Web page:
Using Storage Labels

Describes the Storage Labels feature.

Synopsis of the Storage Labels Feature

Different applications have different requirements such as low latency, high throughput, and low variance in response times. Storage devices with various characteristics, for example SSD over SATA or SSD over NVME, are available as off-the-shelf storage. Therefore, it is now possible to cater exactly to the storage requirements of each application.

The Storage Label feature allows you to store particular kinds of data on particular classes of devices. For example, you could place data that needs to be fetched with lower latency on Solid State Drives (SSD), while placing data that can afford to be fetched with higher latency on Hard Disk Drives (HDD). Both classes of devices can be on the same node.

Use Cases for Storage Labels

Example use cases include:
  • Latency-sensitive data can be placed on SSD, while data that is very rarely read can be placed on HDD.
  • Active (warm) data can be placed on SSD while rarely used (cold) and archived data can be placed on HDD.
  • Local volumes for Map Reduce tasks can be placed on SSD.
  • Data can be securely segregated. For example, all finance data can be placed on volumes marked finance, engineering data on volumes marked engineering, and HR on volumes marked HR.

Components of the Storage Labels Feature

Storage Labels help you confine volumes to specific storage pools, to meet your desired objectives (such as low latency).

The Storage Labels feature has three main components: Labels, Storage Pools and Volumes.

What is a Label?

The Label acts as the bridge between a Storage Pool and a Volume.

The Label is a tag that associates a Volume with a Storage Pool. For example, a volume marked SSD will always be placed on a Storage Pool marked with the name SSD.

Labels have the following characteristics:
  • Are a string of printable ASCII characters that should begin with a letter or a number in most cases, except when they represent device classes. For a device class, the label may contain properties that are enforced when the label is assigned to a Storage Pool or a Volume. For example, label SSD could have the following properties:
    num_disks_per_instance; #used in partioning disks among multiple instances of a file server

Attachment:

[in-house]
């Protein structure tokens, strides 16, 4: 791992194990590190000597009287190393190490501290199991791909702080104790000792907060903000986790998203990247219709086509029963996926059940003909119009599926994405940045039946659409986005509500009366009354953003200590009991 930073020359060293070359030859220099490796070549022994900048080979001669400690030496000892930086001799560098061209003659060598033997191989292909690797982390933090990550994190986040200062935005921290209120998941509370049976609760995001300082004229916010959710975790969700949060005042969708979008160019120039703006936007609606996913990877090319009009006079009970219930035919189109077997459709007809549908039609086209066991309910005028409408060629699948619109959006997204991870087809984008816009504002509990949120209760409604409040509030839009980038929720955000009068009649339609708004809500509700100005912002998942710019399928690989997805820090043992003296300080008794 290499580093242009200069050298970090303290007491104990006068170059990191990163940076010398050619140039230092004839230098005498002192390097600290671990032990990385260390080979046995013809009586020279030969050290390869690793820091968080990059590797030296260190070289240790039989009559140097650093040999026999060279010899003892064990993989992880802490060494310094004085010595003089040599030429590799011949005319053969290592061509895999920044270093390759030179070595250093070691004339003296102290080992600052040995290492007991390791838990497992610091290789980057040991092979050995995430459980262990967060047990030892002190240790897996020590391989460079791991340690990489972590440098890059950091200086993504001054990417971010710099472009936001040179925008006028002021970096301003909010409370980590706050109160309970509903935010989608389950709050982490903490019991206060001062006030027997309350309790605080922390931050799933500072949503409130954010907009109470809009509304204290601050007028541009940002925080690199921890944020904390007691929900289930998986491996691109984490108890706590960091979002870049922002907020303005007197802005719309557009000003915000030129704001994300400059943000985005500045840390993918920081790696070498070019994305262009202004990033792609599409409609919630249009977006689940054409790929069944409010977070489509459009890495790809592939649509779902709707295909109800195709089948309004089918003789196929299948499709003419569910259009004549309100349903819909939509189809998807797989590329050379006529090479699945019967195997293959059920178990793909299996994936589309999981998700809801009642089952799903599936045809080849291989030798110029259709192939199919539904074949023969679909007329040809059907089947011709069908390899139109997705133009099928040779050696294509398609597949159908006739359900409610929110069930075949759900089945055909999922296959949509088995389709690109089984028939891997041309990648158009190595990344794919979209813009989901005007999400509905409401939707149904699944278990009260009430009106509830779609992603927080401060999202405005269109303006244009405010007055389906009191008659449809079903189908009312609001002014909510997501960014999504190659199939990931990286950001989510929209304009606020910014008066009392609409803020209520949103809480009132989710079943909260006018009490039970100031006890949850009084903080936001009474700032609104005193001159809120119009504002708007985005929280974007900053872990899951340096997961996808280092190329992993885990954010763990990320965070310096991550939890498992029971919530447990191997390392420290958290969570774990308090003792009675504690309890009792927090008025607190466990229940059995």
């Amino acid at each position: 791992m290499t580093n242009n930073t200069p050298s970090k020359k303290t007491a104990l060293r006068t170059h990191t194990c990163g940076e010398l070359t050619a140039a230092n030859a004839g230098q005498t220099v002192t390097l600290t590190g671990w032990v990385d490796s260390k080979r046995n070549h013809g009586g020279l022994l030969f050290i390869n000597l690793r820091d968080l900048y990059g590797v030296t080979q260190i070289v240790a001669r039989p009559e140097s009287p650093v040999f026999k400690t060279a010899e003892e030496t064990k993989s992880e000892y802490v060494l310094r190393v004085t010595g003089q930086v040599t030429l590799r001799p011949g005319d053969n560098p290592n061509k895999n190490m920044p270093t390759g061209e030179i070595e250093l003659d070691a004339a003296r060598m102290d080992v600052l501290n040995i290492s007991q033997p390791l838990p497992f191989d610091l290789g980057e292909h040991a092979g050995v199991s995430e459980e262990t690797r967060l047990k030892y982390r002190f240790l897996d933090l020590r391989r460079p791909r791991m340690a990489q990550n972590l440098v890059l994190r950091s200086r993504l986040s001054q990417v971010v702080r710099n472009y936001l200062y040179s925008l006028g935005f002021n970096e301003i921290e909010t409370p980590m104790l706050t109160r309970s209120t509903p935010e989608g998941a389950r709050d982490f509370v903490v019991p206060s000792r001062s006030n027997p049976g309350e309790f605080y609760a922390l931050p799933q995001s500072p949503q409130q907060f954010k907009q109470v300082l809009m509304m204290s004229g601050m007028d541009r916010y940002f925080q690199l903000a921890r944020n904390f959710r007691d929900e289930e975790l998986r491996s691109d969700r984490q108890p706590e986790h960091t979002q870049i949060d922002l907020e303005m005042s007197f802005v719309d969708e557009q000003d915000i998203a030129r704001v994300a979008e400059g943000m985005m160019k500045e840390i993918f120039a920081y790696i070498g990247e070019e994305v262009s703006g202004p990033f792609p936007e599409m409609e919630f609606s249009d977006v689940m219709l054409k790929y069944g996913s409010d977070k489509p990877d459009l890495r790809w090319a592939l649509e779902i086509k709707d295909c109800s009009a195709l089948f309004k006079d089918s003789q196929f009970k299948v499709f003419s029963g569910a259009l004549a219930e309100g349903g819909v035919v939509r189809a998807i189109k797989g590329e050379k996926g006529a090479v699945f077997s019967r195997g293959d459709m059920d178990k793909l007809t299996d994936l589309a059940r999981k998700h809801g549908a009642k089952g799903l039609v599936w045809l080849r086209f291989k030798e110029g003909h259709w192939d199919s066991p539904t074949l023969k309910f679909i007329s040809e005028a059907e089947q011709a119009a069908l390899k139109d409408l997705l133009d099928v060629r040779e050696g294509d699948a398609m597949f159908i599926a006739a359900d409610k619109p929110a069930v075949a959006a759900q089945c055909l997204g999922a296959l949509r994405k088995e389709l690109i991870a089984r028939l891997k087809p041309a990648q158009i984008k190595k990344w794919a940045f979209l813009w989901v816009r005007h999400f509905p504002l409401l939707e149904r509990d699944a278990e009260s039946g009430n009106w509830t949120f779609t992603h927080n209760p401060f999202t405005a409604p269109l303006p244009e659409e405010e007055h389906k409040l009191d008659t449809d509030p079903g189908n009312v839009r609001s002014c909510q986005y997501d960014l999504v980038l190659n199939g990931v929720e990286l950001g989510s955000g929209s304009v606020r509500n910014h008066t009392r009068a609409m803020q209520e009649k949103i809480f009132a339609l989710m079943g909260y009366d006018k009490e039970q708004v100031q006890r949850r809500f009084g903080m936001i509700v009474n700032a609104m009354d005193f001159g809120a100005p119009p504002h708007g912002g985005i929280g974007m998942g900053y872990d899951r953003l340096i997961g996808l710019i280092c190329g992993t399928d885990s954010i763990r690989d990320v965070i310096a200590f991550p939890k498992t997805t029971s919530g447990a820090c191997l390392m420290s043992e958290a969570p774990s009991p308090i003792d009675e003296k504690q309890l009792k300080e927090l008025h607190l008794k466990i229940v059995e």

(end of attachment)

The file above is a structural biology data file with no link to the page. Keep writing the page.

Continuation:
on the same node.
    max_active_io_per_disk; # Number of concurrent IO operations to be used on the disk.
  • Are case-insensitive.
  • Have a internal numeric value attached to each of them.
  • Have to be registered with the CLDB before use.

What is a Storage Pool?

In the HPE Data Fabric platform, a storage pool (SP) constitutes a logical storage device. A SP can be composed of SSDs, while another SP can be composed of HDDs. A heterogeneous SP that is made up of different classes of devices is not permitted.

However, multiple classes of SPs can reside on the same node.

You can assign a single label to each SP to identify it. A SP that has not been labeled, automatically assumes the default label (with an internal numeric value of 0).

What is a Volume?

In the HPE Data Fabric platform, a volume is the logical unit for a class of data. Therefore, storing various types of data on various classes of devices is essentially placing particular volumes on the appropriate classes of devices.

Each volume can have only one label. Volumes that do not have a label, assume the default label with a numeric value of 0.

The CLDB servers are responsible for keeping track of these labels and moving volumes across storage pools based on these labels.

A volume is placed only on the SP matching its label. A volume labelled SSD is placed only on a SP with the label SSD. Similarly, a volume with the default label, will only be placed on a SP with the default label.

To override this matching placement, use the special label anywhere for a volume. A volume with the anywhere label is placed on any SP irrespective of its label. Use this label frugally as you might inadvertently end up storing a volume on your expensive disks where it is not needed to be stored.